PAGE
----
There's no such thing as an executive queen unless you're in the hotel industry.

Yesterday Fellowology iMessaged me a link to a brief post pointing out the discrepancy in the monikers given to male and female executives. Mr. Gruber, the author, shares headlines from The Mac Observer:

March 5: "Apple CFO Peter Oppenheimer to Retire, Luca Maestri to Take Over"

May 7: "PR Queen Katie Cotton Leaving Apple"

He then passes on a similar observation made by one Julia Richert on Twitter. She points to the following headlines from a CNN/Fortune/Money blog:

January 2012 (upon the hiring of John Browett to replace Ron Johnson): "A New Boss at the Apple Store"


May 2014: "Angela Ahrendts' Big First Week as Queen of Apple Retail"


Mr. Gruber puts this perfectly and succinctly in his post, so I'll quote him here:

Maybe you can find an article in which Peter Oppenheimer is described as Apple's "finance king", but I can't. It's true that Oppenheimer's official title ("CFO") aptly describes his position in a way that Cotton's ("vice president of worldwide corporate communication") does not. "Queen", however, is the wrong way to shorthand it. Boss, chief, head, leader — honcho perhaps, if you want to be casual — any of these words can be used to convey authority. Queen, though, emphasizes something else: gender. It carries other connotations, none of them flattering: queens are arrogant, distant, prissy, entitled, superior; they become queens by birthright or marriage, not through merit.2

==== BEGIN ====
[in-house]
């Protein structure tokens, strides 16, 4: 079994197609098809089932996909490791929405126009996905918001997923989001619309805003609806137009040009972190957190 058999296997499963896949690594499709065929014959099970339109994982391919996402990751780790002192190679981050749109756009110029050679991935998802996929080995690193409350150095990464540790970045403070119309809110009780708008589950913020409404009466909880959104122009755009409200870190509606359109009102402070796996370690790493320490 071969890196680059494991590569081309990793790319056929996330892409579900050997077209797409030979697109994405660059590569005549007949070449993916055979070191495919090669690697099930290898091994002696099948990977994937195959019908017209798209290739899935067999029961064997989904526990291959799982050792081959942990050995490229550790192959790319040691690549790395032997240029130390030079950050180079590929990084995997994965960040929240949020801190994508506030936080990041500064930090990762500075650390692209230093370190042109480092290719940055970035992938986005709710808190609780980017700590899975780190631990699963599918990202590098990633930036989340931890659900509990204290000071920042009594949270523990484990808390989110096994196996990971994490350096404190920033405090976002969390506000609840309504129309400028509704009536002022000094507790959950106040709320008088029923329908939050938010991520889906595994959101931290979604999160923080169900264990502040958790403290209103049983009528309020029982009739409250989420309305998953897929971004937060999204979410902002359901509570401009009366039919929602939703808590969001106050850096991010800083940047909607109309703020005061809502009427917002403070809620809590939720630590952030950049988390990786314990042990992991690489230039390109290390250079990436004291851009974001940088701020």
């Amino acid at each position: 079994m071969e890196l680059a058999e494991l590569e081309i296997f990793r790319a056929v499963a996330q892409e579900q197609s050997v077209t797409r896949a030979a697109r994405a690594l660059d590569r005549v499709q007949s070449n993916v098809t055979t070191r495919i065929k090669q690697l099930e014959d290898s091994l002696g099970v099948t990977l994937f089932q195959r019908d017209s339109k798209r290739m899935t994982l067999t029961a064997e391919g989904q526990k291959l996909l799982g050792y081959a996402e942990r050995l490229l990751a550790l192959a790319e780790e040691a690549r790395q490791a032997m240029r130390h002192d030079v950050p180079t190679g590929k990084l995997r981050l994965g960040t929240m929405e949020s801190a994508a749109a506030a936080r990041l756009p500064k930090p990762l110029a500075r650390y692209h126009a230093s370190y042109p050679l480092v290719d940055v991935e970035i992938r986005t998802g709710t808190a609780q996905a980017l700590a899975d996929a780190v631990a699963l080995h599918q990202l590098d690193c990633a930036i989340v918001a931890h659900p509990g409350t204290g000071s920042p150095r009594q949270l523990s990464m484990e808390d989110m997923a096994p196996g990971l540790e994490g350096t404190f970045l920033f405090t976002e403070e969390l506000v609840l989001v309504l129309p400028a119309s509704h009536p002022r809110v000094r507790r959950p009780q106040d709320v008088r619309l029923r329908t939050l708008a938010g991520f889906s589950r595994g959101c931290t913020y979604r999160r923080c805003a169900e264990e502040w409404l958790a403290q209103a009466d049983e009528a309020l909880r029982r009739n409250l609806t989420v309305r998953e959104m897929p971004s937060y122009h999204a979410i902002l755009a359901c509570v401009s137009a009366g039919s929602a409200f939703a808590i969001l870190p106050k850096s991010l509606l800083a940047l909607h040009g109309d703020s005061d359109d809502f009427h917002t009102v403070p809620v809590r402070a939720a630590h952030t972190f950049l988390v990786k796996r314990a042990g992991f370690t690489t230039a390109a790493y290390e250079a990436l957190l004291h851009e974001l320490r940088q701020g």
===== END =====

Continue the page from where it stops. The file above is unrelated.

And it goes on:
Unintentional sexism is sexism nonetheless. There's almost never a good reason to use a different word to describe a woman's job than the words you'd choose if the position were held by a man.


I agree wholeheartedly. To me the use of these terms almost gives the impression that women executives are playing pretend and cannot be taken seriously. This is problematic for reasons other than the connotations of the word "queen." Insisting on using other terminology for women is counterproductive to our efforts to bring the glass ceiling crashing down. How can we expect to be promoted into positions of authority when the very job titles are deemed masculine by default? They must be if we need different, gendered words when the positions are held by women. Is unintentional sexism harmless sexism? I think not. I'm sure the intentions of the journalists here were pure and benign, but these kinds of headlines are still harmful.